She didn’t find any others in the computer, as I promised, and started looking for comparable models to offer me instead. Nope, I don’t want a Panasonic, Sony, or Toshiba. LG or Samsung only. Gotta be 1080p and it’s gotta be 120hz.
She didn’t have any comparable models except at the 37-inch size, but I told her that was too big for my space. She suggested they could have someone clean up the TV, work on the scratches, and then take it back to the TV area and let me see how it looks in action — and if I wanted it, they’d give me a discount. I asked her, instead, if she could see if a new one was available in any other Best Buys around the state and then have it shipped in. Nope. None available. The computer says this model was discontinued.
By this point, a male supervisor guy had come over and wanted to hear what was going on. She explained and he got on the computer to try helping. He and I went through some of the same options I already covered with the gal … meanwhile, she went and got some real TV screen cleaner and a couple nice cleaning pads and I couldn’t help but notice she was doing a great job fixing up the screen. It looked like what I thought were scratches was just dirt, and it was pretty darn clean when she finished.
I got nowhere with supervisor guy and when he said my choices were to either take a full refund or pay a little more for a different TV, I asked if we could try the TV back in the TV section because CSR girl did a great job cleaning it.
We watched about 3-4 minutes of some movie and the screen looked terrific — no dirt, no scratches, just like new. I told supervisor guy that I’d keep this TV if they’d give me a discount since it’s an open-box unit. He said they would. CSR gal gave me a $100 cash refund and sent me on my way home. I got home at about 3:00 or 3:15, I think.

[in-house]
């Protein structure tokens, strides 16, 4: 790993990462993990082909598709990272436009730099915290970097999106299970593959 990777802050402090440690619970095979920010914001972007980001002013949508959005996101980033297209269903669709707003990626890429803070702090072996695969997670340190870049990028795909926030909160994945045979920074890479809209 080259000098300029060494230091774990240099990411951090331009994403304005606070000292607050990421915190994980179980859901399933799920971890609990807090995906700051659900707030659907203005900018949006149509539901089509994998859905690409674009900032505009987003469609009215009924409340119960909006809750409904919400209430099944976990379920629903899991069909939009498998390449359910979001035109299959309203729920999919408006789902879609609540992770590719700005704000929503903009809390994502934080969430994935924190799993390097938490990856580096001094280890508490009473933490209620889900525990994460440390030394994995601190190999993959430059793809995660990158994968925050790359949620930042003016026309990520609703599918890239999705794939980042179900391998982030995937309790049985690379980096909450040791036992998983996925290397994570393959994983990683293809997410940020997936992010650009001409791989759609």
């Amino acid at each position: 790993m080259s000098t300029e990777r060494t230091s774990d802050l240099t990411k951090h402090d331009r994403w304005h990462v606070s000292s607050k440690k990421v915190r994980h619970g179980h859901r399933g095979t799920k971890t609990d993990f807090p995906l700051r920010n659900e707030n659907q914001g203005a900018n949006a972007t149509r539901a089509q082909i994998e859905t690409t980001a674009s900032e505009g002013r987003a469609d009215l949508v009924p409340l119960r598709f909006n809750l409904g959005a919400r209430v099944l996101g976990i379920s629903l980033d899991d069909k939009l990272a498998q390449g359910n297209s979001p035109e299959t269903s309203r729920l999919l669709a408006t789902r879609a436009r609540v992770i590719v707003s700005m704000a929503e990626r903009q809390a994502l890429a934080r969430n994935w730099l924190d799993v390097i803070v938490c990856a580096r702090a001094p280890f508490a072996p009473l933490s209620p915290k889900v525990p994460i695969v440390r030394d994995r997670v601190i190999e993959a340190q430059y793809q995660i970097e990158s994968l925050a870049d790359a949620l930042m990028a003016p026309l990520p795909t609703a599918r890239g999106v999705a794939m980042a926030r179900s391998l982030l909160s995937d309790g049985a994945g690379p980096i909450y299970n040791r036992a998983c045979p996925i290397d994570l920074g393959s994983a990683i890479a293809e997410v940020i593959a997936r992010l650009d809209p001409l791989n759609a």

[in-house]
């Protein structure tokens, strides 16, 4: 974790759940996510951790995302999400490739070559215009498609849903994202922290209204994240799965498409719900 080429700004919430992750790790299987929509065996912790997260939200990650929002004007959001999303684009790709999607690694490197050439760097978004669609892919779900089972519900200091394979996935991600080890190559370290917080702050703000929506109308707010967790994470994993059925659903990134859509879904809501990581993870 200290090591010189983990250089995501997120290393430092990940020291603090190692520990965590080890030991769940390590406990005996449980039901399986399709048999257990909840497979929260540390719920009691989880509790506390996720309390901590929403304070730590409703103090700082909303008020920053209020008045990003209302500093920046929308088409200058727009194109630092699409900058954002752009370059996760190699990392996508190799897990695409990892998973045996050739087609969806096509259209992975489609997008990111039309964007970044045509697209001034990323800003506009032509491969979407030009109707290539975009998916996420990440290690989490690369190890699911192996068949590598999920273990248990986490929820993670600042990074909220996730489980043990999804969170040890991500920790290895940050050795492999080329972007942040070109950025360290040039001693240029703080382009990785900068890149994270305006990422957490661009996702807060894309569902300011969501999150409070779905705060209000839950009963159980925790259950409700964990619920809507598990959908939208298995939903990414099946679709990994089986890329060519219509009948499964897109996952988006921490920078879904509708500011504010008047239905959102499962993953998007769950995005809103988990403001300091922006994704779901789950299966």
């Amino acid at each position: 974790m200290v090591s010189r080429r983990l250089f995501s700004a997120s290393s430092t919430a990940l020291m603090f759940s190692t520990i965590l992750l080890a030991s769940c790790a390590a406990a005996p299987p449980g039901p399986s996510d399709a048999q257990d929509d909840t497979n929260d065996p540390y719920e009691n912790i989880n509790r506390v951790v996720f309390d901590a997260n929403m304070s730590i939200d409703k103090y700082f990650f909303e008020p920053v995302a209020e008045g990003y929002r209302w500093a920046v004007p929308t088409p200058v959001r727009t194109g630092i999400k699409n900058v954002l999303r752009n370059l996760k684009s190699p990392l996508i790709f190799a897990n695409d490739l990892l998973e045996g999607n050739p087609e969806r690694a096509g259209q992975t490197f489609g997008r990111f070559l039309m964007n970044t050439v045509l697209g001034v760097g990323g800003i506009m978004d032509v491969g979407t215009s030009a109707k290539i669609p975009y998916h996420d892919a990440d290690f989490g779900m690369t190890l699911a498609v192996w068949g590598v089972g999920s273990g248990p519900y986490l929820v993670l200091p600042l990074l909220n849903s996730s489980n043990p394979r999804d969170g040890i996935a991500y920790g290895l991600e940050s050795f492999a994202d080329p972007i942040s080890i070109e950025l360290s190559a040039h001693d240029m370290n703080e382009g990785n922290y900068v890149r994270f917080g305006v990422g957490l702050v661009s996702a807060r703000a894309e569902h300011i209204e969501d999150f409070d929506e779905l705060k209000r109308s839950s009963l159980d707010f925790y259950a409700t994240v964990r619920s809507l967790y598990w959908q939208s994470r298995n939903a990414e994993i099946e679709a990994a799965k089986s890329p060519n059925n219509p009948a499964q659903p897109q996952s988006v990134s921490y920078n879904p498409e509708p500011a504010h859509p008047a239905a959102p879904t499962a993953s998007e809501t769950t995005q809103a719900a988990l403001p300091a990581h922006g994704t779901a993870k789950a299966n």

Time to rush now. Still had a ton of work to do and I’d lost over an hour going back to Best Buy to deal with their cluelessness. First step was to finish getting the brackets mounted on the wall.
That was pretty easy. Get a Cheetah Mount bracket if you’re in the market for one. Really solid and not too tough to mount (even though the printed instructions are a bit lacking). Took me about a half-hour to get the brackets on the wall and the TV followed right after that.
With that TV on the wall, it was time to run some simple connections to make sure everything worked correctly — that I was getting a TV signal, that I was getting a signal/connection from my computer, etc. Problem was … I couldn’t find the right connector to hook up the computer to the TV. Searched all over until I remembered that (more than a year ago) I had hooked up my laptop to the TV in our family room so I could watch U2’s YouTube concert on the big screen. Bingo! Found the connectors/cables there and got everything working in my office.
(My desktop image is one of my photos from a trip to Death Valley in October 2009.)
So, with the TV mounted and everything working correctly, it was time to finish the office itself. I dismantled the hutch from my desk. Moved all my stuff from the kitchen and piled it in my office. Took a break for dinner. Got back to work. Watched some of the Monday Night Football game while I worked. Went through a week’s worth of mail that had built up while we were in California last week.
And then I finally finished at about 9:30 last night.
Web sites (some, not all) look nice on a big screen. But some sites with small font sizes are now impossible to read. I’m gonna need glasses one of these days. Probably sooner rather than later. But that’s okay.
Me and my open-box TV … we’re quite happy together. Especially since the final cash cost for me was $260 (not counting gift cards used) — pretty good for a $900 TV, I’d say.
I’d also say that Best Buy is utterly clueless. Sending someone an open-box TV and pretending it’s new?? Making me wait three weeks for a display unit when I had ordered a new one?? Clueless.